The Maine real estate market is hot right now, with property values soaring all across the state, and houses selling mere days after they hit the market. But you can still find that unique, one-of-a-kind property amid this tight seller’s market — even one that can comfortably sleep 40 people.
Anna Boucher and Nathan Tuttle are selling their family’s 50-acre property in the town of Pittston, across the Kennebec River from Gardiner, complete with 25 total buildings, including four single-family homes, a duplex, three other apartments, an early 19th-century church and multiple garages, shops and barns. It’s presently on the market for $5.5 million.
The property, dubbed Tut Hill by Tuttle’s late father, antiques dealer Ken Tuttle, was a multi-decade labor of love for the family, said Boucher, who is a real estate agent with Coldwell Banker Rizzo Mattson. Ken Tuttle bought the early 1800s Greek Revival house where Boucher and her husband now live in 1969 for $11,000, and spent the next several years restoring it. Not long after, he bought the 1820 church next door for just $1,500, and opened his first antique store inside it.
“Over the years he bought more surrounding properties and the 50 or so acres, and then he had this crazy idea that he would build his own antique village,” Boucher said.
In the 1980s, Ken Tuttle purchased three old houses located elsewhere in the Gardiner area that were slated for demolition, and had them hauled onto the property and fully restored. He also began building garages — three in total — to hold his collection of antique cars, and built several other houses in the mid-1800s period style to fit with the rest of the buildings.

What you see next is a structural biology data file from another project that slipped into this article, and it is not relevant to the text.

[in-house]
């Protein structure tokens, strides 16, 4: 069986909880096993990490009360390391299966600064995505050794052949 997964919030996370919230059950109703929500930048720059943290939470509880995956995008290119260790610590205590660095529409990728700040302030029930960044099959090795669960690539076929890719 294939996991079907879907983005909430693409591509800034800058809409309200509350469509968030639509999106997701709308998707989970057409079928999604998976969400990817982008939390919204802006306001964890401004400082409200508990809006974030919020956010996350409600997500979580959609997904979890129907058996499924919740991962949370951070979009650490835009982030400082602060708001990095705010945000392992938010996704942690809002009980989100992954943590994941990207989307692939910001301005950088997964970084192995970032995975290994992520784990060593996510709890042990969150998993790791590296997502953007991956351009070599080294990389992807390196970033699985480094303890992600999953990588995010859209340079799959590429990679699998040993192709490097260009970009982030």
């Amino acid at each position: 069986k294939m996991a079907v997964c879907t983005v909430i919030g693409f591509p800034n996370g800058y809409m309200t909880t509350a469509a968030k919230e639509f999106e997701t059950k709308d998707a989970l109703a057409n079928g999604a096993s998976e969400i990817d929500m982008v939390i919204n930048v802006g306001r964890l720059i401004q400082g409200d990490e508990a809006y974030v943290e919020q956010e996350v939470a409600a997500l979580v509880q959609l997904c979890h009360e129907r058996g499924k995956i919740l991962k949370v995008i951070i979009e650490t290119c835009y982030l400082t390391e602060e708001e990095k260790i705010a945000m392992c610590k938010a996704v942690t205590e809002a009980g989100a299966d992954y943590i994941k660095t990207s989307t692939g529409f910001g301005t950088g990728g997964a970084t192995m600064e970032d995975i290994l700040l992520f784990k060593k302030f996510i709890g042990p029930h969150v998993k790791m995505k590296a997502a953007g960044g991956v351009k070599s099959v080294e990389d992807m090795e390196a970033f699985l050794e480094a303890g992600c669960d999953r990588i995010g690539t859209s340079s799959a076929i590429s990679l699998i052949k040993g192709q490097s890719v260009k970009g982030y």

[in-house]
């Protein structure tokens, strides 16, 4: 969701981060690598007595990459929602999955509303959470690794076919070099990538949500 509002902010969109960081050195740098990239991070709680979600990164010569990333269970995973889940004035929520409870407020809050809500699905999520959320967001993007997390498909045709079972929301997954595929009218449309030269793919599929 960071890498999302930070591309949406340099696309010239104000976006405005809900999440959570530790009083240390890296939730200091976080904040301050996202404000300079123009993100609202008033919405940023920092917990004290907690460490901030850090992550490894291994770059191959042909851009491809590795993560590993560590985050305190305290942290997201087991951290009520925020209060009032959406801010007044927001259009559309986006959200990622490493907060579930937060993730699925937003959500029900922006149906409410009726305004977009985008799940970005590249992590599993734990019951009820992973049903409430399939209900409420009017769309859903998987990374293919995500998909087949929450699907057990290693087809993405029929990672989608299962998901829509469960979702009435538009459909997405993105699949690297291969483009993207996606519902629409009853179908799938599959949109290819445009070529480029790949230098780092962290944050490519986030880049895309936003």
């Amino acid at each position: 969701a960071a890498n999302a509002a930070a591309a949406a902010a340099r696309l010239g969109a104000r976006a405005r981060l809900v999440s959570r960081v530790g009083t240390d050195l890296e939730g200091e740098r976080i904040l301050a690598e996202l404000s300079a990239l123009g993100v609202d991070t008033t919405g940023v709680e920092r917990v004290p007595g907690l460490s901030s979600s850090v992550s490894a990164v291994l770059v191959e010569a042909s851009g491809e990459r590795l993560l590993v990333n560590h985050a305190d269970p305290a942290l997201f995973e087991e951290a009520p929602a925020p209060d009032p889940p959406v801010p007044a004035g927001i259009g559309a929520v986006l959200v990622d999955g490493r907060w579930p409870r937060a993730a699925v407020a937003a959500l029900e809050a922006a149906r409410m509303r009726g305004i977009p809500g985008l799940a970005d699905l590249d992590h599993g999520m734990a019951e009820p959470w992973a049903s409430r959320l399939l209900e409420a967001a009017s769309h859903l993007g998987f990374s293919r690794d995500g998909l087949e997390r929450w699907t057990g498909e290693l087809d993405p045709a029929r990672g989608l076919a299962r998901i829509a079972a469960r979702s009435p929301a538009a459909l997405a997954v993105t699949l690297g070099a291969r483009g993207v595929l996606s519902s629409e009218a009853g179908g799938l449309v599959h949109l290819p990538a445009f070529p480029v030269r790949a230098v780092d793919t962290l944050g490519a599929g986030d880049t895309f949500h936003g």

By the 2010s, there were 25 buildings in total on the property, including Tuttle’s antique store, where he specialized in buying and selling 18th- and 19th-century American furniture and which his son continued to operate after Tuttle’s death in 2002. Surrounded by gardens and bucolic farmland and not far from the Kennebec River, Tut Hill is a slice of 19th-century Maine only a few miles from interstates 95 and 295.
“He just loved it,” Boucher said. “It was his lifelong project and dream.”
In the 1990s, Tut Hill was featured in several magazines, including People, Downeast and Art & Antiques. The family has hosted weddings there, as well as photo shoots for clothing catalogues.
Boucher said that when she was first dating her husband, he brought her to visit his family’s homestead for the first time, and she was blown away.
“I thought we were just going to look at one house, like a normal person. But no, they have a whole village,” she said. “I’ve always worked in real estate, so it was incredible to explore them all. It’s pretty unique.”
Despite how much she and her husband love the property and the family history associated with it, Boucher said 25 buildings and 50 acres are a lot to maintain — and it’s never been a better time to sell a house, or houses, in Maine.
“We’re at a point where we don’t want to be landlords, and if you’re going to try to sell, now’s the time,” she said.
They put the property on the market in May, and while they have had a few people inquire, there have been no serious offers. Boucher acknowledged that it’s far from a typical home purchase, and would require a buyer with a vision for it — possibly as a corporate retreat, an artist’s colony or simply as an income-generating collection of rentals.